Small businesses often work on a limited budget with limited human resources. So how can you market your wares without crippling your bottom line?
1. Think very carefully before paying for advertising space. Editorial space or air time can be far more valuable to you due to its authenticity, and can be achieved at low cost by employing intelligent strategies.
2. Don’t be intimidated by the media. PR agencies are simply agents between you and the journalists or researchers who may be interested in your story. Communicating with your target media outlets isn’t rocket science. You can do it without buying PR services, which can be expensive.
3. Make sure you have a story to tell that will captivate your audience. If you’re a new enterprise, your first story will be along the lines of, hey, here we are offering a brand new product/service … If you’re an existing business, you need to find ongoing news stories. These could relate to new innovations, but if you’re stuck for news, talk to your customers – each of them will have a story about how your product/service helped them. Take a look at What’s Your Backstory? for more ideas.
4. You may need to engage the services of a professional journalist to write your news release, or you may be able to write your own. If you’re doing it yourself, be sure to precis the essential story in the first paragraph so busy editors or researchers can make a quick decision about whether to read on. And keep the release to no more than two pages. See Tips for Kick-Butt News Releases.
5. Always supply good quality, compelling photos with lots of impact, which tell the story in a way that will engage your target audience. This may take some thought, time and advice from a photographer – but the time and cost investment will pay off, and you’ll have a set of images for your website and other publicity material. For more advice on this, see How to Get Publicity Photos in Newspapers and Magazines, and on TV.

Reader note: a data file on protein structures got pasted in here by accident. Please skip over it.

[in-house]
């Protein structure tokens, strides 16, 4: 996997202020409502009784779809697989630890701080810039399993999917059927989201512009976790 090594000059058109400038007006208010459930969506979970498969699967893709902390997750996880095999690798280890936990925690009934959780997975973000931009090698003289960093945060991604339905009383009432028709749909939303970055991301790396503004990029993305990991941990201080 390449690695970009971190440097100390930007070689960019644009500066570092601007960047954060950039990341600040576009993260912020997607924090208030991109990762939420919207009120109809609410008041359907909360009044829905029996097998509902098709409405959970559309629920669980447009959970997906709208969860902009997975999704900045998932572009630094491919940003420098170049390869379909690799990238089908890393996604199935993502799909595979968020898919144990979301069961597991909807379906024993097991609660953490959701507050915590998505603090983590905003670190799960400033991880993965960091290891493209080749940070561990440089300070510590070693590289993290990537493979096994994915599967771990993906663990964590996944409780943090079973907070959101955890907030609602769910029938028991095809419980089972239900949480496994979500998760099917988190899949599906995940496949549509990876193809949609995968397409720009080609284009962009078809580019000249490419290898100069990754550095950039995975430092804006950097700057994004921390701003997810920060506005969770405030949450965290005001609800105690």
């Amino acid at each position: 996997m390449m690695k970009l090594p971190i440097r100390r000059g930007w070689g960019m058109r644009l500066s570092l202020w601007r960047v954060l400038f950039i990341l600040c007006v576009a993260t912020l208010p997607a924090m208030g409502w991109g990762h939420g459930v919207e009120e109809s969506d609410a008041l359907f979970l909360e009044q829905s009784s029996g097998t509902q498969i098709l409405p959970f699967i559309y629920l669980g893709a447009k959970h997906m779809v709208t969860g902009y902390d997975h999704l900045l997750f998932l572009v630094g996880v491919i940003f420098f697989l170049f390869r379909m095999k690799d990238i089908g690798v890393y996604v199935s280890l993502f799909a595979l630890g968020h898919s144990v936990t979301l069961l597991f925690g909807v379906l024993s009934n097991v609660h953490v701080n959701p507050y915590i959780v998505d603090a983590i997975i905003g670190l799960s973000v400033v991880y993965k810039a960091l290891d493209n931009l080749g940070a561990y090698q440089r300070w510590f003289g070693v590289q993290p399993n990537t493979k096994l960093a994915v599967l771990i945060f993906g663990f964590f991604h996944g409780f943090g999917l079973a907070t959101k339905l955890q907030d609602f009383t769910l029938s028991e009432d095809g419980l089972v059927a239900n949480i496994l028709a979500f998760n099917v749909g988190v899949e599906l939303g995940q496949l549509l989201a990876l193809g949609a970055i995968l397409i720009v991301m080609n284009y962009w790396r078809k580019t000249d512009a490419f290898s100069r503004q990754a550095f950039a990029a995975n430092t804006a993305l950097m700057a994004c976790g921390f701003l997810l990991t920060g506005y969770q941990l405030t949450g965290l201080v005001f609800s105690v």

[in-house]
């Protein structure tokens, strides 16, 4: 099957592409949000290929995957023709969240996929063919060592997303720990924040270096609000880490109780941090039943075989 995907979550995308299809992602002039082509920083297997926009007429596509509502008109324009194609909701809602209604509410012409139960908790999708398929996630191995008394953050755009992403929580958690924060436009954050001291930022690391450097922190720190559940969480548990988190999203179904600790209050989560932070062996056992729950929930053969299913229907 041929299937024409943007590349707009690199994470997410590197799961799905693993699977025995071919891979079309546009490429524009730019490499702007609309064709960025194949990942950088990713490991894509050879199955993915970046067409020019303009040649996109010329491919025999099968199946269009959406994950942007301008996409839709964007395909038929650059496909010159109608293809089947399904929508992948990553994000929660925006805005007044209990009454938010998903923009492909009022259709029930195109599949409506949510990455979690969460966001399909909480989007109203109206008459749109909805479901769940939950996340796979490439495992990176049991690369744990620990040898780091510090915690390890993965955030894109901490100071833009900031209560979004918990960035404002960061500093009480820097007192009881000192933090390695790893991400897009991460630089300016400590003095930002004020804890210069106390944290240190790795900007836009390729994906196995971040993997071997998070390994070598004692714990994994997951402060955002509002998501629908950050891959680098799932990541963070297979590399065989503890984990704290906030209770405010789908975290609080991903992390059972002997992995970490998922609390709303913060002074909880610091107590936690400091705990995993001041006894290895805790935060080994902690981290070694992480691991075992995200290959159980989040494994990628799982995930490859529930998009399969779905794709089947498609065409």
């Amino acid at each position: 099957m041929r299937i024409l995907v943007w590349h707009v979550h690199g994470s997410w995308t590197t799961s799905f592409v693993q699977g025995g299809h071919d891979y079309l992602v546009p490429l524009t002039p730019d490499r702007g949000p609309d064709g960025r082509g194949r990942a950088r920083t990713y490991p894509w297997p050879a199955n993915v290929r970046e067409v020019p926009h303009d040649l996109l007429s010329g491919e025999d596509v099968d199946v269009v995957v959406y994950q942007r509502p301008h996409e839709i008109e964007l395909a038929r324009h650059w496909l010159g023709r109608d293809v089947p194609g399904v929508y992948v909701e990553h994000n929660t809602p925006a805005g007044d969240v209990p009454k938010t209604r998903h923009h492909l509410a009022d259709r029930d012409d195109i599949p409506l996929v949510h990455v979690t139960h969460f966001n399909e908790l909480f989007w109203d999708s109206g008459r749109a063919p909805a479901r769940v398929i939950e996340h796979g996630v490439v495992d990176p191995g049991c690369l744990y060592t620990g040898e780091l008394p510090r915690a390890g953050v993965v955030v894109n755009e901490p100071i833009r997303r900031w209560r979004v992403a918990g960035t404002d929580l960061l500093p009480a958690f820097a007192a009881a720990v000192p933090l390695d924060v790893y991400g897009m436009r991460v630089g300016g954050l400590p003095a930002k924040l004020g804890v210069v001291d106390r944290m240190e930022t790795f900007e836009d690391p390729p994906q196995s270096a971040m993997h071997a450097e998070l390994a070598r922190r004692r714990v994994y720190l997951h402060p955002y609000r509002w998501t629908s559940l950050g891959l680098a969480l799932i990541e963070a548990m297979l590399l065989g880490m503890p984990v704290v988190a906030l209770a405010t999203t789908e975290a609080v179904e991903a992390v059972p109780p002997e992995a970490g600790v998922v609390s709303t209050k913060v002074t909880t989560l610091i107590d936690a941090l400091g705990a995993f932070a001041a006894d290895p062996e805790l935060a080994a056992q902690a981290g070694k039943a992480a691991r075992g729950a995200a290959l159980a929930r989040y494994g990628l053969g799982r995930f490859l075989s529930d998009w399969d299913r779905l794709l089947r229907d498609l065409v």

6. Target your media contacts intelligently. Decide which papers, magazines, radio programs are likely to reach your audience most effectively, and pitch directly to them. Show them that you have an understanding of their requirements – the types of stories they like to run and any relevance in terms of timing.
7. Go for it! Send out your release with clear contact details for those who want further information and images. If possible send thumbnails of your photos with your press release and ask them to let you know which images they would like to receive in print resolution (usually 300 dpi, size as).
8. Call each outlet the following day to make sure the release reached the right person and to check whether any further information or images are needed. Keep the call short and sweet – unless they want to engage you in a longer conversation. This will help to bring you to their attention. Keep a note of any contact names that come up for future use. See How to Follow up a News Release
9. Don’t lose confidence if you don’t get too many bites first time around. Keep brainstorming new stories, keep an eye on the kinds of stories that your target media outlets are publishing or airing, and look for a fit. A one-off release won’t be enough – keep the stories coming, but make sure they’re damn good stories or your targets will begin to tune out.
10. When you do get coverage, make quality copies of the article to use as publicity material. Or upload it onto your website. The media outlet may be willing to supply you with a pdf of the article, which will give you better quality than scanning. And don’t forget to celebrate!